Grain Audio designer Chris Weir is serious about sound. Photos: Jim Merithew/Cult of Mac
Designer Chris Weir is dismissive of products that take a Swiss Army knife approach to features. He thinks a speaker should be a speaker — and nothing else.
“It’s a speaker, not a speakerphone,” he says.
He’s talking about his Packable Wireless Speaker System, a diminutive Bluetooth speaker he designed for Grain Audio, a hot audio startup. Weir resisted all temptation to add a microphone (for phone calls) or the ability to charge phones from its internal battery. It’s just a speaker, and a surprisingly good one at that.
In a market crowded with dozens of unexceptional, me-too products, Grain Audio stands out. Not only are all of its products made of wood (solid walnut, not wood veneer), Grain’s products do one thing, and one thing well: Pump out sound.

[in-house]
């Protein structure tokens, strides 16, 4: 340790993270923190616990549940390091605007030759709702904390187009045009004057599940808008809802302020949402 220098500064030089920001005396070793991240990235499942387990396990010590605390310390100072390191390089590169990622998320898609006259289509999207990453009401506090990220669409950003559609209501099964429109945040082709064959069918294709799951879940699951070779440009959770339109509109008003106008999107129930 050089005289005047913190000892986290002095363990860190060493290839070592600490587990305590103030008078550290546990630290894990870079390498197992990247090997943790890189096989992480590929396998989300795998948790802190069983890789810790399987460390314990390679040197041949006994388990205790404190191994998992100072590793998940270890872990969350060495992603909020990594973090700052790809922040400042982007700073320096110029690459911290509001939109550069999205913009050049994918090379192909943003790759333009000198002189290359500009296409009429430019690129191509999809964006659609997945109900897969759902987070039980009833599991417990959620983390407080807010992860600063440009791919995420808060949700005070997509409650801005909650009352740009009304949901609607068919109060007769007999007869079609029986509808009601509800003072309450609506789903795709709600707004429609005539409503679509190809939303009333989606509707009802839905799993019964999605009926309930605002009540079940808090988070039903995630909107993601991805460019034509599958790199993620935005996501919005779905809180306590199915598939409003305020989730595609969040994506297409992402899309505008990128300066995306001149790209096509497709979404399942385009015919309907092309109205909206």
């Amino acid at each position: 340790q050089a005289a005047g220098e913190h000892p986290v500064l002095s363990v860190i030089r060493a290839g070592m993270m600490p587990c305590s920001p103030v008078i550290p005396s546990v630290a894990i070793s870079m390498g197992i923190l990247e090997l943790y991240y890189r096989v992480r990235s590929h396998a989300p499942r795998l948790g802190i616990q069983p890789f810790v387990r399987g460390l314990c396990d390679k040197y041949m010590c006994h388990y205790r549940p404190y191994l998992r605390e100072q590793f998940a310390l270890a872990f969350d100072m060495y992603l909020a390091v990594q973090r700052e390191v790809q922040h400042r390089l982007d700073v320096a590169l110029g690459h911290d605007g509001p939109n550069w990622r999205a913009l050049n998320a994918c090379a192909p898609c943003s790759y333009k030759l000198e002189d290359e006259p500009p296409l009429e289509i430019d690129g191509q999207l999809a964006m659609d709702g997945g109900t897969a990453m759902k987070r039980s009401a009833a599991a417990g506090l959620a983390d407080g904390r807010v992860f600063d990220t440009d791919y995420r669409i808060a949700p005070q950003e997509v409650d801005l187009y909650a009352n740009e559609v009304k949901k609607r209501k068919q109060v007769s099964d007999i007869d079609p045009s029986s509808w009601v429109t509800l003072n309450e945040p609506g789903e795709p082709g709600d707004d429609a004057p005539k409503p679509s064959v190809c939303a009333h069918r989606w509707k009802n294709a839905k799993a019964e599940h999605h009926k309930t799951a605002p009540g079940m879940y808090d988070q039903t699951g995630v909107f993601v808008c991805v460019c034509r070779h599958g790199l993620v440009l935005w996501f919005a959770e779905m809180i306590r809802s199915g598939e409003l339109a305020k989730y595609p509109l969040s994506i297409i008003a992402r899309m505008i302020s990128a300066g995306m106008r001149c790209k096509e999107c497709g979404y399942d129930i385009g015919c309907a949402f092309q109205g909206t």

It seems like everyone except Steve Jobs was underwhelmed by the Beatles on iTunes announcement today.
The reaction here, on other blogs, and on Twitter was unanimous: Who cares?
Most Beatles fans have already bought the CDs and added them to iTunes. The music is 40-50 years old. Half the band is dead.
Perhaps Apple overplayed it a bit, announcing that this was a day we’d never forget. Then it turned over the homepage, iTunes and Ping to The Beatles. There’s even four TV ads. Overkill? Maybe.
But seen from Steve Jobs’ point of view it is gotta be a big deal. Symbolically, at least. This is the day iTunes triumphed over the old music industry. It marks the complete obsolecence of the old distribution system and the triumph of the new.
The Beatles catalog was one of the last trump cards held by the old music industry. Giving it up is an admission that iTunes has prevailed. Music is fully digital, and there’s no going back. The other holdouts — AC/DC, Led Zeppelin Garth Brooks (CNet has a list here) — must surely follow.
Jobs has been working on this for seven years or more. To him, it’s a massive validation. Like he says, a day that won’t be forgotten.